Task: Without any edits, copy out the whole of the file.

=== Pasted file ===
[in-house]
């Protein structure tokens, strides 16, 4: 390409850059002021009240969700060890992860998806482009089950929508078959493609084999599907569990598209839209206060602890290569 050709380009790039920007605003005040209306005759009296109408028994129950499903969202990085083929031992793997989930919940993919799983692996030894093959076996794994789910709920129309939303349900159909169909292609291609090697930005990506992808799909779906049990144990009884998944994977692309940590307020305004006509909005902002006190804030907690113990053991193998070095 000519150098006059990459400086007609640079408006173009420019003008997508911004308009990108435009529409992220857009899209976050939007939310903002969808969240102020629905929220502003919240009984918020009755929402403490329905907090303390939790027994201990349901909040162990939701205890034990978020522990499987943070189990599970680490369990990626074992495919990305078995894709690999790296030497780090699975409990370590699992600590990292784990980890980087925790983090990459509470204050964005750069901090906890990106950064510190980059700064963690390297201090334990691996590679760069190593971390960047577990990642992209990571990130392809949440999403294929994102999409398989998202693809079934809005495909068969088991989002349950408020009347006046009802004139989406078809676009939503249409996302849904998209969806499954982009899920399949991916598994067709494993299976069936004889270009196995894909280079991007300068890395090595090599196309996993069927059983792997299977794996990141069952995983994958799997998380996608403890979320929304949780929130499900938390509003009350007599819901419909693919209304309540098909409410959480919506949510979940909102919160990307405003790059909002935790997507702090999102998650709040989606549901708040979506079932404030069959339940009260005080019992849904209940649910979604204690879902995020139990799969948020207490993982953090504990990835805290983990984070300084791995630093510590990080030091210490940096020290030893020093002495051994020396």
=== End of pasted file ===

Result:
[in-house]
């Protein structure tokens, strides 16, 4: 390409850059002021009240969700060890992860998806482009089950929508078959493609084999599907569990598209839209206060602890290569 050709380009790039920007605003005040209306005759009296109408028994129950499903969202990085083929031992793997989930919940993919799983692996030894093959076996794994789910709920129309939303349900159909169909292609291609090697930005990506992808799909779906049990144990009884998944994977692309940590307020305004006509909005902002006190804030907690113990053991193998070095 000519150098006059990459400086007609640079408006173009420019003008997508911004308009990108435009529409992220857009899209976050939007939310903002969808969240102020629905929220502003919240009984918020009755929402403490329905907090303390939790027994201990349901909040162990939701205890034990978020522990499987943070189990599970680490369990990626074992495919990305078995894709690999790296030497780090699975409990370590699992600590990292784990980890980087925790983090990459509470204050964005750069901090906890990106950064510190980059700064963690390297201090334990691996590679760069190593971390960047577990990642992209990571990130392809949440999403294929994102999409398989998202693809079934809005495909068969088991989002349950408020009347006046009802004139989406078809676009939503249409996302849904998209969806499954982009899920399949991916598994067709494993299976069936004889270009196995894909280079991007300068890395090595090599196309996993069927059983792997299977794996990141069952995983994958799997998380996608403890979320929304949780929130499900938390509003009350007599819901419909693919209304309540098909409410959480919506949510979940909102919160990307405003790059909002935790997507702090999102998650709040989606549901708040979506079932404030069959339940009260005080019992849904209940649910979604204690879902995020139990799969948020207490993982953090504990990835805290983990984070300084791995630093510590990080030091210490940096020290030893020093002495051994020396």